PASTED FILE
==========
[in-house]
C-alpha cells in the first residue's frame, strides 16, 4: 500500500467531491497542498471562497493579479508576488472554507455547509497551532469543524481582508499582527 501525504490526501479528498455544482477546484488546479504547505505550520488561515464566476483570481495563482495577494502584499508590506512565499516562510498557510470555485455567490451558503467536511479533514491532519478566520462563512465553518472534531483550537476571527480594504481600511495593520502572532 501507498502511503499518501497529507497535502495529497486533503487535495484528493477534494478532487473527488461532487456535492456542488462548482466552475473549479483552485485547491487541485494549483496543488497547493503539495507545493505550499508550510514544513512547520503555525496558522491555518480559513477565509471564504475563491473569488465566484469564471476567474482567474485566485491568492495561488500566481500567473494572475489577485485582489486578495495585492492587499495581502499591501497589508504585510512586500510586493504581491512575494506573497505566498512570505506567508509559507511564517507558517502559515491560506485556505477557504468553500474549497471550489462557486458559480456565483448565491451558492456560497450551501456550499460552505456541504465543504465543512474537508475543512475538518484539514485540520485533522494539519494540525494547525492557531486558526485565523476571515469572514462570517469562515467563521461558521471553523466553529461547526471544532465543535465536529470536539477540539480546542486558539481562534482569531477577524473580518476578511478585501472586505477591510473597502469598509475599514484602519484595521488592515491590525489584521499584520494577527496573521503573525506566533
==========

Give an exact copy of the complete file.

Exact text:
[in-house]
C-alpha cells in the first residue's frame, strides 16, 4: 500500500467531491497542498471562497493579479508576488472554507455547509497551532469543524481582508499582527 501525504490526501479528498455544482477546484488546479504547505505550520488561515464566476483570481495563482495577494502584499508590506512565499516562510498557510470555485455567490451558503467536511479533514491532519478566520462563512465553518472534531483550537476571527480594504481600511495593520502572532 501507498502511503499518501497529507497535502495529497486533503487535495484528493477534494478532487473527488461532487456535492456542488462548482466552475473549479483552485485547491487541485494549483496543488497547493503539495507545493505550499508550510514544513512547520503555525496558522491555518480559513477565509471564504475563491473569488465566484469564471476567474482567474485566485491568492495561488500566481500567473494572475489577485485582489486578495495585492492587499495581502499591501497589508504585510512586500510586493504581491512575494506573497505566498512570505506567508509559507511564517507558517502559515491560506485556505477557504468553500474549497471550489462557486458559480456565483448565491451558492456560497450551501456550499460552505456541504465543504465543512474537508475543512475538518484539514485540520485533522494539519494540525494547525492557531486558526485565523476571515469572514462570517469562515467563521461558521471553523466553529461547526471544532465543535465536529470536539477540539480546542486558539481562534482569531477577524473580518476578511478585501472586505477591510473597502469598509475599514484602519484595521488592515491590525489584521499584520494577527496573521503573525506566533